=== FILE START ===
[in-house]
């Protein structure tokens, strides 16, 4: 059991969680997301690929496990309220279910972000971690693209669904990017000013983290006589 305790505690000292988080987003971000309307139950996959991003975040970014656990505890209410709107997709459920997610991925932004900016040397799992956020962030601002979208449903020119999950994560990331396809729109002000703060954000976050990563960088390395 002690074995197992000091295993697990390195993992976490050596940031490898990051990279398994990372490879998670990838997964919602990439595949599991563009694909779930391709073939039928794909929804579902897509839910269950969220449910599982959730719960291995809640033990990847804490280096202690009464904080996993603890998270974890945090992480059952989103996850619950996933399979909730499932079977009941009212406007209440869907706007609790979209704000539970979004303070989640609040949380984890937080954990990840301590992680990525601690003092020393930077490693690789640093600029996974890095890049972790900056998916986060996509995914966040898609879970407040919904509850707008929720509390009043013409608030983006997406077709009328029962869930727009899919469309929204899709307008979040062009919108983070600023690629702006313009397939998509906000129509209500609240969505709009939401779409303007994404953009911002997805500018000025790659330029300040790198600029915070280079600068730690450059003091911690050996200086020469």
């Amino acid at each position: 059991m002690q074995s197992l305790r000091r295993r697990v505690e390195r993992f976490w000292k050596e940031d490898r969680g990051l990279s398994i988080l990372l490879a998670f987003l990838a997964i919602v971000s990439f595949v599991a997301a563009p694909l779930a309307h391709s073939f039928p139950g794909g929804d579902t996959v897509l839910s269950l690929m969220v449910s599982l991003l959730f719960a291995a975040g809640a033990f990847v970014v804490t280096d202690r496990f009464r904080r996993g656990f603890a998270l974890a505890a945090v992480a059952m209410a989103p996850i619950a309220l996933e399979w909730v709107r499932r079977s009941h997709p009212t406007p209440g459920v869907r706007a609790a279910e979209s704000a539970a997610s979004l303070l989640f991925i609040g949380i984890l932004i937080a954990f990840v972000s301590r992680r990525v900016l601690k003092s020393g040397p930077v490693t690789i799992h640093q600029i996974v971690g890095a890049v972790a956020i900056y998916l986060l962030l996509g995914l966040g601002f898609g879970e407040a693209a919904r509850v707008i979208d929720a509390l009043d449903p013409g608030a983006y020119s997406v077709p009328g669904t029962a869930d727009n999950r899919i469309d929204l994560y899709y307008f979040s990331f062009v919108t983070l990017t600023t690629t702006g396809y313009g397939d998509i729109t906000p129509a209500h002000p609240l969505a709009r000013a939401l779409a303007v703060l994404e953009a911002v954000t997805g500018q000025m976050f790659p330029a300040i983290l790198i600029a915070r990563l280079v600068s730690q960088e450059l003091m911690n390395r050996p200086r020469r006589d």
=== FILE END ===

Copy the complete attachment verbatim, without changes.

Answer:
[in-house]
């Protein structure tokens, strides 16, 4: 059991969680997301690929496990309220279910972000971690693209669904990017000013983290006589 305790505690000292988080987003971000309307139950996959991003975040970014656990505890209410709107997709459920997610991925932004900016040397799992956020962030601002979208449903020119999950994560990331396809729109002000703060954000976050990563960088390395 002690074995197992000091295993697990390195993992976490050596940031490898990051990279398994990372490879998670990838997964919602990439595949599991563009694909779930391709073939039928794909929804579902897509839910269950969220449910599982959730719960291995809640033990990847804490280096202690009464904080996993603890998270974890945090992480059952989103996850619950996933399979909730499932079977009941009212406007209440869907706007609790979209704000539970979004303070989640609040949380984890937080954990990840301590992680990525601690003092020393930077490693690789640093600029996974890095890049972790900056998916986060996509995914966040898609879970407040919904509850707008929720509390009043013409608030983006997406077709009328029962869930727009899919469309929204899709307008979040062009919108983070600023690629702006313009397939998509906000129509209500609240969505709009939401779409303007994404953009911002997805500018000025790659330029300040790198600029915070280079600068730690450059003091911690050996200086020469």
């Amino acid at each position: 059991m002690q074995s197992l305790r000091r295993r697990v505690e390195r993992f976490w000292k050596e940031d490898r969680g990051l990279s398994i988080l990372l490879a998670f987003l990838a997964i919602v971000s990439f595949v599991a997301a563009p694909l779930a309307h391709s073939f039928p139950g794909g929804d579902t996959v897509l839910s269950l690929m969220v449910s599982l991003l959730f719960a291995a975040g809640a033990f990847v970014v804490t280096d202690r496990f009464r904080r996993g656990f603890a998270l974890a505890a945090v992480a059952m209410a989103p996850i619950a309220l996933e399979w909730v709107r499932r079977s009941h997709p009212t406007p209440g459920v869907r706007a609790a279910e979209s704000a539970a997610s979004l303070l989640f991925i609040g949380i984890l932004i937080a954990f990840v972000s301590r992680r990525v900016l601690k003092s020393g040397p930077v490693t690789i799992h640093q600029i996974v971690g890095a890049v972790a956020i900056y998916l986060l962030l996509g995914l966040g601002f898609g879970e407040a693209a919904r509850v707008i979208d929720a509390l009043d449903p013409g608030a983006y020119s997406v077709p009328g669904t029962a869930d727009n999950r899919i469309d929204l994560y899709y307008f979040s990331f062009v919108t983070l990017t600023t690629t702006g396809y313009g397939d998509i729109t906000p129509a209500h002000p609240l969505a709009r000013a939401l779409a303007v703060l994404e953009a911002v954000t997805g500018q000025m976050f790659p330029a300040i983290l790198i600029a915070r990563l280079v600068s730690q960088e450059l003091m911690n390395r050996p200086r020469r006589d």